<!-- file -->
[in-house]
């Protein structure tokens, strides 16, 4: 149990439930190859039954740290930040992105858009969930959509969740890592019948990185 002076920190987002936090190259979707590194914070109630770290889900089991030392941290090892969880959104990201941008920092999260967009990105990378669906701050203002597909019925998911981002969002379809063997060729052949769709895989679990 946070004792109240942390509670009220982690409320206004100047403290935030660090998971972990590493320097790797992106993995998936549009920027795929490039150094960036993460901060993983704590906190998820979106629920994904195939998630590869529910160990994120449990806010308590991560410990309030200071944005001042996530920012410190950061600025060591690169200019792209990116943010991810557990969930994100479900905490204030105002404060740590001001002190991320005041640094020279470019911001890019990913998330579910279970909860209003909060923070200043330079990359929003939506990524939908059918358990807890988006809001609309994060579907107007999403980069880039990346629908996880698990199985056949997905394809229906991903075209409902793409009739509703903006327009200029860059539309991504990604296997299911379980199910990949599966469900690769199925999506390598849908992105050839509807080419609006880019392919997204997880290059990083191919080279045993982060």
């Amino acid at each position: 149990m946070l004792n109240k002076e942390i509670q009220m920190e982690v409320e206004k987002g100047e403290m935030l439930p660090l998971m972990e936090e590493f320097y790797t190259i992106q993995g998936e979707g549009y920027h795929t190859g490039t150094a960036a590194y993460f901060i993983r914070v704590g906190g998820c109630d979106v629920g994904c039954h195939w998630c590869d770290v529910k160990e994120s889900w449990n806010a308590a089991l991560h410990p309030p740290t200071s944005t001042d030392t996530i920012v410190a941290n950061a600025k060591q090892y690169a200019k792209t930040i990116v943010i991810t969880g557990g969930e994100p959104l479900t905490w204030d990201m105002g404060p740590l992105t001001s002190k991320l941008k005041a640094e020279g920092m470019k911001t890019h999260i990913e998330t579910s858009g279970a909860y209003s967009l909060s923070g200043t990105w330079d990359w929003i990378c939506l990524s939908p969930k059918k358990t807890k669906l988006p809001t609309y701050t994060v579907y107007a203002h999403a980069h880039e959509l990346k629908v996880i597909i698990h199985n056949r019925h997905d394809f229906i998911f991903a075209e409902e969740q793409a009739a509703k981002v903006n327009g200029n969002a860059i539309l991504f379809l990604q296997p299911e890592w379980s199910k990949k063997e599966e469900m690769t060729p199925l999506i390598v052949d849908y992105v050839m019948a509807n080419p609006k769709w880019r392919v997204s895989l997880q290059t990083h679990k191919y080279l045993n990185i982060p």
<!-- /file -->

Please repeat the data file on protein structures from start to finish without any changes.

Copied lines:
[in-house]
């Protein structure tokens, strides 16, 4: 149990439930190859039954740290930040992105858009969930959509969740890592019948990185 002076920190987002936090190259979707590194914070109630770290889900089991030392941290090892969880959104990201941008920092999260967009990105990378669906701050203002597909019925998911981002969002379809063997060729052949769709895989679990 946070004792109240942390509670009220982690409320206004100047403290935030660090998971972990590493320097790797992106993995998936549009920027795929490039150094960036993460901060993983704590906190998820979106629920994904195939998630590869529910160990994120449990806010308590991560410990309030200071944005001042996530920012410190950061600025060591690169200019792209990116943010991810557990969930994100479900905490204030105002404060740590001001002190991320005041640094020279470019911001890019990913998330579910279970909860209003909060923070200043330079990359929003939506990524939908059918358990807890988006809001609309994060579907107007999403980069880039990346629908996880698990199985056949997905394809229906991903075209409902793409009739509703903006327009200029860059539309991504990604296997299911379980199910990949599966469900690769199925999506390598849908992105050839509807080419609006880019392919997204997880290059990083191919080279045993982060």
């Amino acid at each position: 149990m946070l004792n109240k002076e942390i509670q009220m920190e982690v409320e206004k987002g100047e403290m935030l439930p660090l998971m972990e936090e590493f320097y790797t190259i992106q993995g998936e979707g549009y920027h795929t190859g490039t150094a960036a590194y993460f901060i993983r914070v704590g906190g998820c109630d979106v629920g994904c039954h195939w998630c590869d770290v529910k160990e994120s889900w449990n806010a308590a089991l991560h410990p309030p740290t200071s944005t001042d030392t996530i920012v410190a941290n950061a600025k060591q090892y690169a200019k792209t930040i990116v943010i991810t969880g557990g969930e994100p959104l479900t905490w204030d990201m105002g404060p740590l992105t001001s002190k991320l941008k005041a640094e020279g920092m470019k911001t890019h999260i990913e998330t579910s858009g279970a909860y209003s967009l909060s923070g200043t990105w330079d990359w929003i990378c939506l990524s939908p969930k059918k358990t807890k669906l988006p809001t609309y701050t994060v579907y107007a203002h999403a980069h880039e959509l990346k629908v996880i597909i698990h199985n056949r019925h997905d394809f229906i998911f991903a075209e409902e969740q793409a009739a509703k981002v903006n327009g200029n969002a860059i539309l991504f379809l990604q296997p299911e890592w379980s199910k990949k063997e599966e469900m690769t060729p199925l999506i390598v052949d849908y992105v050839m019948a509807n080419p609006k769709w880019r392919v997204s895989l997880q290059t990083h679990k191919y080279l045993n990185i982060p």